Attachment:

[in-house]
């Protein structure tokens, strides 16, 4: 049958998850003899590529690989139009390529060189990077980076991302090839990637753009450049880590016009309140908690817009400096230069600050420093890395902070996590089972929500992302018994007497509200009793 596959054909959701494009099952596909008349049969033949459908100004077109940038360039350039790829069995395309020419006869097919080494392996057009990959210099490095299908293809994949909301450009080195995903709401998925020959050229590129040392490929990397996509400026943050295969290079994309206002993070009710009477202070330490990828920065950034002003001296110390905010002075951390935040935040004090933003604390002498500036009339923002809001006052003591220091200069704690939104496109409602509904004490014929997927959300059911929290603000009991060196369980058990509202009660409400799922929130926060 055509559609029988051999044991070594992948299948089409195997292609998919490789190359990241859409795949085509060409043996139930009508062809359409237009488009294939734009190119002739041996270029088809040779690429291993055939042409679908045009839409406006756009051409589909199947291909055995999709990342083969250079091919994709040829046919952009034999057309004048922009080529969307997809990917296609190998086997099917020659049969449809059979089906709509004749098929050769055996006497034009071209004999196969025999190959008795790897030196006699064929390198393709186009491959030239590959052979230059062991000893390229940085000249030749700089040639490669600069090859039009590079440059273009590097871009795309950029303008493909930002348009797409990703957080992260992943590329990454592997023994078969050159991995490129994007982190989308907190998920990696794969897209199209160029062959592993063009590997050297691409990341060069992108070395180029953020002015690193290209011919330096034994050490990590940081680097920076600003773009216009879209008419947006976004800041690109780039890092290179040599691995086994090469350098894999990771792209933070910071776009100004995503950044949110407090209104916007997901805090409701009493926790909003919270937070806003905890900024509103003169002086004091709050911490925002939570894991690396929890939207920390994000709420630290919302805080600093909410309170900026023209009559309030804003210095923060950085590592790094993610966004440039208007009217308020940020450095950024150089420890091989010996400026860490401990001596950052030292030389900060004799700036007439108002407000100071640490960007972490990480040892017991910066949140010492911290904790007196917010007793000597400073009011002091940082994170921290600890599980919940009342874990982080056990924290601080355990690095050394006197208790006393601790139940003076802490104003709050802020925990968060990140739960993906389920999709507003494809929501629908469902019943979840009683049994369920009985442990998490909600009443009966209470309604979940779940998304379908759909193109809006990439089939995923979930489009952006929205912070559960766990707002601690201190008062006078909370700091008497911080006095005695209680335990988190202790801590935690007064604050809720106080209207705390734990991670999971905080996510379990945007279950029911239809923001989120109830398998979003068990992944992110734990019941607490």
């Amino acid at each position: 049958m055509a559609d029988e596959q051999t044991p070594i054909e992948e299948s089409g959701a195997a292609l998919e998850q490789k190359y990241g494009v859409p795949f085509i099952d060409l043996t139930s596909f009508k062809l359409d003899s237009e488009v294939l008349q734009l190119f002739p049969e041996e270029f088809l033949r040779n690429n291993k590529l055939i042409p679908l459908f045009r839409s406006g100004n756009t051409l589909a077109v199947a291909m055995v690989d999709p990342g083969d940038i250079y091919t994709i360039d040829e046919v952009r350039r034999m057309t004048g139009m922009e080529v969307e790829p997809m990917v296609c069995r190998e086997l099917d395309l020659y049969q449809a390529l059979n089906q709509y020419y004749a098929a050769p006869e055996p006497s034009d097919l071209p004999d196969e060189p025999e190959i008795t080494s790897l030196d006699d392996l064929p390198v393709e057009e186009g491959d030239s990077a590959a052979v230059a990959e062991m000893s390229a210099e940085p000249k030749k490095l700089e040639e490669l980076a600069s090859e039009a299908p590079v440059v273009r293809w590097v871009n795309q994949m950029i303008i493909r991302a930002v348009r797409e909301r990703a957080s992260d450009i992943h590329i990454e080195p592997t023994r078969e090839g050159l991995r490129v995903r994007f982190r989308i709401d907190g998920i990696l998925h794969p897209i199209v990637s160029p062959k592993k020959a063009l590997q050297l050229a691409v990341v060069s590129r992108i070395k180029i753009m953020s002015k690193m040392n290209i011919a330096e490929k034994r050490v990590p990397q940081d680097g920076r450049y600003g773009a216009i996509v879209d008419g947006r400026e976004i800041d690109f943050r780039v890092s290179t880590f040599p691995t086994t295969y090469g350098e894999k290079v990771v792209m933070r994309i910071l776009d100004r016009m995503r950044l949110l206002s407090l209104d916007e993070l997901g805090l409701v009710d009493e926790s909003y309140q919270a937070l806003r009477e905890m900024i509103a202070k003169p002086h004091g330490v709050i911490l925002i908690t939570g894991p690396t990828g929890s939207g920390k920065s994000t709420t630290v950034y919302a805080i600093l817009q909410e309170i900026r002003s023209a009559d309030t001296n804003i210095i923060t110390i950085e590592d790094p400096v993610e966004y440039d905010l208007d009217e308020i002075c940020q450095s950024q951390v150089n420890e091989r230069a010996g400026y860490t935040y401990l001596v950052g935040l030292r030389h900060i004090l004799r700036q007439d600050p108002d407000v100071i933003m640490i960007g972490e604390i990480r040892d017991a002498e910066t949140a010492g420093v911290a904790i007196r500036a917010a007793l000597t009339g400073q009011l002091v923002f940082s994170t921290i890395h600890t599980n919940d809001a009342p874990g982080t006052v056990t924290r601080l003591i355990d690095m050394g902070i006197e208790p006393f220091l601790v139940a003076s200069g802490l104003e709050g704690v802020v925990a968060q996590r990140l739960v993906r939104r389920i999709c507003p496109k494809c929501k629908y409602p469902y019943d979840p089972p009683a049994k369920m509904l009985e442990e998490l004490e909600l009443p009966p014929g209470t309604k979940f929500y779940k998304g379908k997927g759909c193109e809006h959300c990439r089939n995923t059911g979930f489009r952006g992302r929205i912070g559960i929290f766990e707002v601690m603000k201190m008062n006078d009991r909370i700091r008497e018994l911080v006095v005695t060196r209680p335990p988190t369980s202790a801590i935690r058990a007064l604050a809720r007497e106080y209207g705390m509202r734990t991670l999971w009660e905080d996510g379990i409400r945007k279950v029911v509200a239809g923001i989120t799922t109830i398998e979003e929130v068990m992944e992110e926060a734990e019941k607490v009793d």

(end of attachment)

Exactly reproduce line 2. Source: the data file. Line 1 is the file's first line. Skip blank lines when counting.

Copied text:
């Protein structure tokens, strides 16, 4: 049958998850003899590529690989139009390529060189990077980076991302090839990637753009450049880590016009309140908690817009400096230069600050420093890395902070996590089972929500992302018994007497509200009793 596959054909959701494009099952596909008349049969033949459908100004077109940038360039350039790829069995395309020419006869097919080494392996057009990959210099490095299908293809994949909301450009080195995903709401998925020959050229590129040392490929990397996509400026943050295969290079994309206002993070009710009477202070330490990828920065950034002003001296110390905010002075951390935040935040004090933003604390002498500036009339923002809001006052003591220091200069704690939104496109409602509904004490014929997927959300059911929290603000009991060196369980058990509202009660409400799922929130926060 055509559609029988051999044991070594992948299948089409195997292609998919490789190359990241859409795949085509060409043996139930009508062809359409237009488009294939734009190119002739041996270029088809040779690429291993055939042409679908045009839409406006756009051409589909199947291909055995999709990342083969250079091919994709040829046919952009034999057309004048922009080529969307997809990917296609190998086997099917020659049969449809059979089906709509004749098929050769055996006497034009071209004999196969025999190959008795790897030196006699064929390198393709186009491959030239590959052979230059062991000893390229940085000249030749700089040639490669600069090859039009590079440059273009590097871009795309950029303008493909930002348009797409990703957080992260992943590329990454592997023994078969050159991995490129994007982190989308907190998920990696794969897209199209160029062959592993063009590997050297691409990341060069992108070395180029953020002015690193290209011919330096034994050490990590940081680097920076600003773009216009879209008419947006976004800041690109780039890092290179040599691995086994090469350098894999990771792209933070910071776009100004995503950044949110407090209104916007997901805090409701009493926790909003919270937070806003905890900024509103003169002086004091709050911490925002939570894991690396929890939207920390994000709420630290919302805080600093909410309170900026023209009559309030804003210095923060950085590592790094993610966004440039208007009217308020940020450095950024150089420890091989010996400026860490401990001596950052030292030389900060004799700036007439108002407000100071640490960007972490990480040892017991910066949140010492911290904790007196917010007793000597400073009011002091940082994170921290600890599980919940009342874990982080056990924290601080355990690095050394006197208790006393601790139940003076802490104003709050802020925990968060990140739960993906389920999709507003494809929501629908469902019943979840009683049994369920009985442990998490909600009443009966209470309604979940779940998304379908759909193109809006990439089939995923979930489009952006929205912070559960766990707002601690201190008062006078909370700091008497911080006095005695209680335990988190202790801590935690007064604050809720106080209207705390734990991670999971905080996510379990945007279950029911239809923001989120109830398998979003068990992944992110734990019941607490």